Current key performance indicators (KPIs) being used by the pork industry to measure output are counterintuitive and are damaging financial performance.
That’s according to pig consultant Stephen Hall who believes measures such as pigs weaned a sow a year hide a multitude of sins.
“Thirty pigs a sow a year weaned looks very good in the comparable dataset and a business doing this would sit in the top 10%, but once you look at retention rates and culling levels that business starts to slip,” says Mr Hall.
An estimated one-third of gilts fails to make it to third parity. Failure to retain gilts within the herd increases the parity profile of these herds, with older sows being retained to make up numbers, leading to significant economic losses.
Causes of gilt culling before third parity include:
- Not in pig
- Poor litter size or weaning percentage
- Failure to cycle.
Source: Gilt Watch
Calculated over a five-year industry cycle, sows rarely break even until producing the third litter. Beyond parity five, sows enter an irreversible phase of escalating financial risk, says Mr Hall. An older profile will have a proportionately lower average lifetime performance in comparison to a younger herd.
“This creates economic compromise in the muck and brass market, and the waste has an environmental and ethical impact, too,” he explains.
The target should be to retain as many sows as possible to fifth parity, he says.
Mr Hall adds: “We must become more efficient to secure the future of the pig industry or we will effectively export our industry and start importing our pork from abroad.
“We are quite capable of achieving higher standards. The younger generation I see as the future of the industry is very forward-thinking.
“Ultimately, I think we could see herd profiles of one to four parities. Costly vaccination programmes serve to mitigate sow immunity breakdown beyond fourth parity which contributes to compromised immunity in the breeding and feeding herd profile.”
Below, Mr Hall outlines how producers can improve gilt retention rates and drive better economic performance.
1. Target minimum to zero re-services
Pig producers tend to calculate the output from each service group and base the number of animals that need serving on this calculation.
This can lead to the re-serving of too many, or the retention of extra “ghost” sows to achieve the required farrowing rate.
If a replacement gilt fails to conceive, she gets rolled back to a different service group. This can potentially increase the level of disruption and reduce sow retention rates. Instead, the number of gilts coming into the herd should be fixed.
Producers should consider a serve-to-cull policy for elite fifth parity sows to counterbalance the service target, in pursuit of a better retention rate.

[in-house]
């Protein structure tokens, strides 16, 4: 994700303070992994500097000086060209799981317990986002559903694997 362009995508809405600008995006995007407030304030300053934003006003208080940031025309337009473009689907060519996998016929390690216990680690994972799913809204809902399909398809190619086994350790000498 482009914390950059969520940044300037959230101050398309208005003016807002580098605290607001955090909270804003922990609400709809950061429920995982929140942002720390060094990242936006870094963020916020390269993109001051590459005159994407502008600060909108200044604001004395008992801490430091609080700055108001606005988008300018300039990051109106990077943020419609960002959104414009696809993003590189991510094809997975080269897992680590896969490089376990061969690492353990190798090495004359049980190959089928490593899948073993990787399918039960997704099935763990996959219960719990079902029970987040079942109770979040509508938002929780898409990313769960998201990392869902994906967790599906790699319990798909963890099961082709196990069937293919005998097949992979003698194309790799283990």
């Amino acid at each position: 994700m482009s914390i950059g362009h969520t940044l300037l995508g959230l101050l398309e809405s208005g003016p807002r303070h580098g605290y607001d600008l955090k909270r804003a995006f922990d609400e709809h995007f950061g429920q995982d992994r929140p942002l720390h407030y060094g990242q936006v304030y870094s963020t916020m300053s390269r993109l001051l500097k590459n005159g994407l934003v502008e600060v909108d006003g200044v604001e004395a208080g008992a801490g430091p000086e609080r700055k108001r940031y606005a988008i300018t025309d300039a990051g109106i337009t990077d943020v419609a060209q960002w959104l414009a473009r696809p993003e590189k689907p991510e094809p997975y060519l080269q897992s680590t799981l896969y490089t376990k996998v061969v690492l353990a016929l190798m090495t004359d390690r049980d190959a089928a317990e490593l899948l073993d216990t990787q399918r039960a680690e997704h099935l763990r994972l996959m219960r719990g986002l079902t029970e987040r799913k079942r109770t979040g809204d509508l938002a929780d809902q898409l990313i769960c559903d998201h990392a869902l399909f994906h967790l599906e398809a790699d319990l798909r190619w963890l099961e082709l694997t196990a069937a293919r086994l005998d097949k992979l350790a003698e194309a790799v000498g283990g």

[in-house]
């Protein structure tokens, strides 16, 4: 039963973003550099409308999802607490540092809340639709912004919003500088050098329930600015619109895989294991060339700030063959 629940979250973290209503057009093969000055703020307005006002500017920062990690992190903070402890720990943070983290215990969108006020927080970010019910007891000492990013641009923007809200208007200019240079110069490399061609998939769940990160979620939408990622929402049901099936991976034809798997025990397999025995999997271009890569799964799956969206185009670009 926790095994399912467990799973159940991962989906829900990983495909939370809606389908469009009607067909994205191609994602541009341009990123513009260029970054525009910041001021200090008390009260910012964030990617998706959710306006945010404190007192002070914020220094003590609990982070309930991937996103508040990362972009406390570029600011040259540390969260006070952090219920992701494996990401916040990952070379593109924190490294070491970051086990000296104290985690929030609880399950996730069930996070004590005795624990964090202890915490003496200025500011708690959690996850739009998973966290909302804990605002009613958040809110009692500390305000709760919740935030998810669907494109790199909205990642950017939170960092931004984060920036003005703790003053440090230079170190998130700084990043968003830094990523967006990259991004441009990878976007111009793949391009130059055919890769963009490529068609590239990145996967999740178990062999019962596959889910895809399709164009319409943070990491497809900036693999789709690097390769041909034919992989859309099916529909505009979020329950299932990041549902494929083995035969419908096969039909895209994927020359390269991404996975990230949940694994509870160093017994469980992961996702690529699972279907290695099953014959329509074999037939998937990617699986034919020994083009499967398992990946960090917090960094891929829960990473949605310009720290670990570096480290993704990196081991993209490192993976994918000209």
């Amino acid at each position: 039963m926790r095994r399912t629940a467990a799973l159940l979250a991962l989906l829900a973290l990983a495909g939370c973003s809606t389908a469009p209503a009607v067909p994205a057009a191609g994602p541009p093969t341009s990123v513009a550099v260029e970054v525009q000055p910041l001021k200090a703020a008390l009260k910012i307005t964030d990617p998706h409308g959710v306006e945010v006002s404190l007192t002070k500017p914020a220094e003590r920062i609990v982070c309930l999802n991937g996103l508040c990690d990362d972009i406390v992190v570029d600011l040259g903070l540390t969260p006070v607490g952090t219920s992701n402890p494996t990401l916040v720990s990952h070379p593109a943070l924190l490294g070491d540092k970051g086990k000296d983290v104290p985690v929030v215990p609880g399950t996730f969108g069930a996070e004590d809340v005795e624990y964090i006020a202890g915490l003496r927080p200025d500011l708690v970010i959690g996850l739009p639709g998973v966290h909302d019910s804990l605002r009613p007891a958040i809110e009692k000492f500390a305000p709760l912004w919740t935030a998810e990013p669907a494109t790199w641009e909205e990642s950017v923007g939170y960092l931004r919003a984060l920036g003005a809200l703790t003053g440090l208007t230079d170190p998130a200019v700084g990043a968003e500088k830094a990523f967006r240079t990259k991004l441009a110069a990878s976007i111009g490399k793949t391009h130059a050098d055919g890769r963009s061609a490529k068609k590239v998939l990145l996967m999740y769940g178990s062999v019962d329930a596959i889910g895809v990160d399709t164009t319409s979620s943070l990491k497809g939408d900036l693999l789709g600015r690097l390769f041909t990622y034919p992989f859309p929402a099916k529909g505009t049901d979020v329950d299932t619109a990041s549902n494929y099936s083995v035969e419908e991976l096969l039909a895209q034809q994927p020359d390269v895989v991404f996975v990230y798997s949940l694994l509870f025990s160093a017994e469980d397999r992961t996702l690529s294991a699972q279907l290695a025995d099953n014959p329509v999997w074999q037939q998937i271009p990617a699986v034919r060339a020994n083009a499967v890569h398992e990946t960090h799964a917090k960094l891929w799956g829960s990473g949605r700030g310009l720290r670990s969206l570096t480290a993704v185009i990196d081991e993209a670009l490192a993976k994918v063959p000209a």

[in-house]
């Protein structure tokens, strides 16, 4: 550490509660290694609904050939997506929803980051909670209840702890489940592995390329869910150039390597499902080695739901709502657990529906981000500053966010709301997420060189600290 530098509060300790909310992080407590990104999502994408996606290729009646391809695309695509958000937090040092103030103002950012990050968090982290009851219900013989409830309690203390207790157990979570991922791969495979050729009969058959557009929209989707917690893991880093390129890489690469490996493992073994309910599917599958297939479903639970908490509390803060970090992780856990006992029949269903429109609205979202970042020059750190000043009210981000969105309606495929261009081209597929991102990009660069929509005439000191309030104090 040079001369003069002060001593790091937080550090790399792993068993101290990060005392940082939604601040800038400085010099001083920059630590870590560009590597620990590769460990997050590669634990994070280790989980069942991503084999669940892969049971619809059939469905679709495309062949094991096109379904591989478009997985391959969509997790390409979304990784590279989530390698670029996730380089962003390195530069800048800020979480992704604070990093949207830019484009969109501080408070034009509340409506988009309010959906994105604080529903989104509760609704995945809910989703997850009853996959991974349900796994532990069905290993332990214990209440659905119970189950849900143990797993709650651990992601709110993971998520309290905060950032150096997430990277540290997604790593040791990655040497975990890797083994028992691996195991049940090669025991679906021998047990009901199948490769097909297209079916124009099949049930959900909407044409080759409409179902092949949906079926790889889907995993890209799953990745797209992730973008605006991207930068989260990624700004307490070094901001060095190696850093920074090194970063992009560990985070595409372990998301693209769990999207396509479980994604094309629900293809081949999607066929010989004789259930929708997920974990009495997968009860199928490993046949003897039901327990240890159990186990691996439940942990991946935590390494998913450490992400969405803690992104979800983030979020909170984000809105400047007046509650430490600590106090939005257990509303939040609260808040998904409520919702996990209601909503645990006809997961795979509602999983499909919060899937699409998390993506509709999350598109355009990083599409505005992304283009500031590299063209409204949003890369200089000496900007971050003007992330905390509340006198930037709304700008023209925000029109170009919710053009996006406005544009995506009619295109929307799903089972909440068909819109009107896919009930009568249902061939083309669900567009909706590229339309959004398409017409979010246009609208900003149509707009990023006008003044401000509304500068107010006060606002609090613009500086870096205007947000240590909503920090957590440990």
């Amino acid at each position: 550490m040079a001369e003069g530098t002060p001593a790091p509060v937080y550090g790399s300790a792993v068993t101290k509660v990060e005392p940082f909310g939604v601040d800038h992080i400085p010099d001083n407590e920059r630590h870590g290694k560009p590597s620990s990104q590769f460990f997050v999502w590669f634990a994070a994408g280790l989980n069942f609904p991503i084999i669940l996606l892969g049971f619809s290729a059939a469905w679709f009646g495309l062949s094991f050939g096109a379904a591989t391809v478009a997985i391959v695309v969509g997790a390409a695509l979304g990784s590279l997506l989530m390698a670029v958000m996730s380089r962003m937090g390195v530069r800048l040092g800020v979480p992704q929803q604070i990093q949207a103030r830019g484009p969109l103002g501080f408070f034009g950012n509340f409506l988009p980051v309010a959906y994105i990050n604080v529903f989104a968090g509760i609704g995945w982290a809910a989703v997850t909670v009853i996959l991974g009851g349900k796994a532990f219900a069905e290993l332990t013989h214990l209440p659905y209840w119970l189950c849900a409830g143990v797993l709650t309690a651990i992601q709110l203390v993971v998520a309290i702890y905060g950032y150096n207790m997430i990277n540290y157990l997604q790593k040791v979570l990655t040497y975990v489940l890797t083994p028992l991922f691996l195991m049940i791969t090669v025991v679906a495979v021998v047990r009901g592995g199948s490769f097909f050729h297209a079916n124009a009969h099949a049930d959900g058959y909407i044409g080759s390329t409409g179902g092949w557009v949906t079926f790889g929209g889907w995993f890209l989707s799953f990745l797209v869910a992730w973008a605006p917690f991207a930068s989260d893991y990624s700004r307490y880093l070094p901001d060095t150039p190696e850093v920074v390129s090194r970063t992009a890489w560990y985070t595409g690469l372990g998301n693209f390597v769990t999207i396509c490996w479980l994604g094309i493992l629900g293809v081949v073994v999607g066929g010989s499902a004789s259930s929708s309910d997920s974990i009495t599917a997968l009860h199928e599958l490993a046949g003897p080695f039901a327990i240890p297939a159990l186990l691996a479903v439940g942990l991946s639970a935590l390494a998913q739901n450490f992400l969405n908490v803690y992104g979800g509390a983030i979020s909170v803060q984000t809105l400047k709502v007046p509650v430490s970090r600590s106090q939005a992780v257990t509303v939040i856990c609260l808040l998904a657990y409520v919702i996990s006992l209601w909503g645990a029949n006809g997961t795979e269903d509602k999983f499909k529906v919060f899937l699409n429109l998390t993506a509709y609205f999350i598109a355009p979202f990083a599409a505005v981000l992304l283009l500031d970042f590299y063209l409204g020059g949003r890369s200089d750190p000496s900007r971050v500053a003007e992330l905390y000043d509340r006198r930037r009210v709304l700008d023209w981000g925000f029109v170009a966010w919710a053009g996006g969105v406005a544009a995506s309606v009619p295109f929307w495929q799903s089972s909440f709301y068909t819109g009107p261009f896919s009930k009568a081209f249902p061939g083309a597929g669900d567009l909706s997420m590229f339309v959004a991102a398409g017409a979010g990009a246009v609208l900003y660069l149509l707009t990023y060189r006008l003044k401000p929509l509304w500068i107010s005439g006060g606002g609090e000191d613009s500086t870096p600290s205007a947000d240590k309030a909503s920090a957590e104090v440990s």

This means the occasional replacement gilt gets culled rather than disrupting the management strategy for the fifth parity sow. In effect, the sow ends up replacing her own replacement in that service group. It is a guaranteed insurance against compromised output and the loss of genetic gain is not significant.
2. Increase genetic selection pressure
If possible, employ a closed herd breeding framework in partnership with your genetic supplier.
Identify “elite” grandparent sows – those at parity three and above that have no record of breeding failures.
Selecting for longevity and conception can help to lift your farrowing rate by as much as 10% within a two-year cycle.
3. Fix your service group replacement intake
Breeding replacements should push out cull sows rather than cull sows pulling in replacements.
4. Where possible, keep weaned and pregnant females in single parity groups
This will reduce stress and social disruption, driving performance.
The reduced population share of fourth and fifth parity sows can be mixed.
These measures help to maintain efficient retention rates.
5. Benchmark your herd
An “index 100” aggregates 100 animals in each herd. It analyses a range of measures, such as retention rate, litter size, non-productive days and so on, and provides a score out of 100.
This levels the statistical playing field when comparing data.
Lowest index areas can then be identified, and improvements made.
About Stephen Hall
Stephen Hall began working in full time pig production in 1971. He worked in breeding company production and sales from 1992, and later managed the introduction of AgroSoft pig management software in the UK.
Since 2013 he has worked as an international pig data consultant advising pig farmers and is the author of Basic Strategic Pig Production: The Breeding Herd.
More recently, he partnered with AHDB on its Gilt Watch project to help improve the efficiency of the breeding herd.